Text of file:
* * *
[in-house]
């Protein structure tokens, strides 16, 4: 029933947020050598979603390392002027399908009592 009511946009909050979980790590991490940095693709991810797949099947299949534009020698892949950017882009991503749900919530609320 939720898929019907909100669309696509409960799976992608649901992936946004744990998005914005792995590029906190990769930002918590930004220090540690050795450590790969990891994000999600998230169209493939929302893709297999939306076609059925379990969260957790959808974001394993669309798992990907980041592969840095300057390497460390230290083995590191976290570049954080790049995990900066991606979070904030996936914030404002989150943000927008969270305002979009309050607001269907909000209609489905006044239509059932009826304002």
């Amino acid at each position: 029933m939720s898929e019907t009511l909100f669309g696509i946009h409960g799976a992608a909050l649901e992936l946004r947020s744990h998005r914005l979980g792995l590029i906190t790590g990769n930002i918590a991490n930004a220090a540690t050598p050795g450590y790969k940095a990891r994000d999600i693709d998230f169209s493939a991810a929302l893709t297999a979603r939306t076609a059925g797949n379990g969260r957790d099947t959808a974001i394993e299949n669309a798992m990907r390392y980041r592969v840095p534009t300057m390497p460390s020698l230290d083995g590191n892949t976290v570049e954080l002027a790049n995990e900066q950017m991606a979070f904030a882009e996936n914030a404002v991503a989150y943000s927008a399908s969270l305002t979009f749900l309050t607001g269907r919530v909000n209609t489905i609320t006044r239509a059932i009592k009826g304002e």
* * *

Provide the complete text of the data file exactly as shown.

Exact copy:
[in-house]
């Protein structure tokens, strides 16, 4: 029933947020050598979603390392002027399908009592 009511946009909050979980790590991490940095693709991810797949099947299949534009020698892949950017882009991503749900919530609320 939720898929019907909100669309696509409960799976992608649901992936946004744990998005914005792995590029906190990769930002918590930004220090540690050795450590790969990891994000999600998230169209493939929302893709297999939306076609059925379990969260957790959808974001394993669309798992990907980041592969840095300057390497460390230290083995590191976290570049954080790049995990900066991606979070904030996936914030404002989150943000927008969270305002979009309050607001269907909000209609489905006044239509059932009826304002």
């Amino acid at each position: 029933m939720s898929e019907t009511l909100f669309g696509i946009h409960g799976a992608a909050l649901e992936l946004r947020s744990h998005r914005l979980g792995l590029i906190t790590g990769n930002i918590a991490n930004a220090a540690t050598p050795g450590y790969k940095a990891r994000d999600i693709d998230f169209s493939a991810a929302l893709t297999a979603r939306t076609a059925g797949n379990g969260r957790d099947t959808a974001i394993e299949n669309a798992m990907r390392y980041r592969v840095p534009t300057m390497p460390s020698l230290d083995g590191n892949t976290v570049e954080l002027a790049n995990e900066q950017m991606a979070f904030a882009e996936n914030a404002v991503a989150y943000s927008a399908s969270l305002t979009f749900l309050t607001g269907r919530v909000n209609t489905i609320t006044r239509a059932i009592k009826g304002e």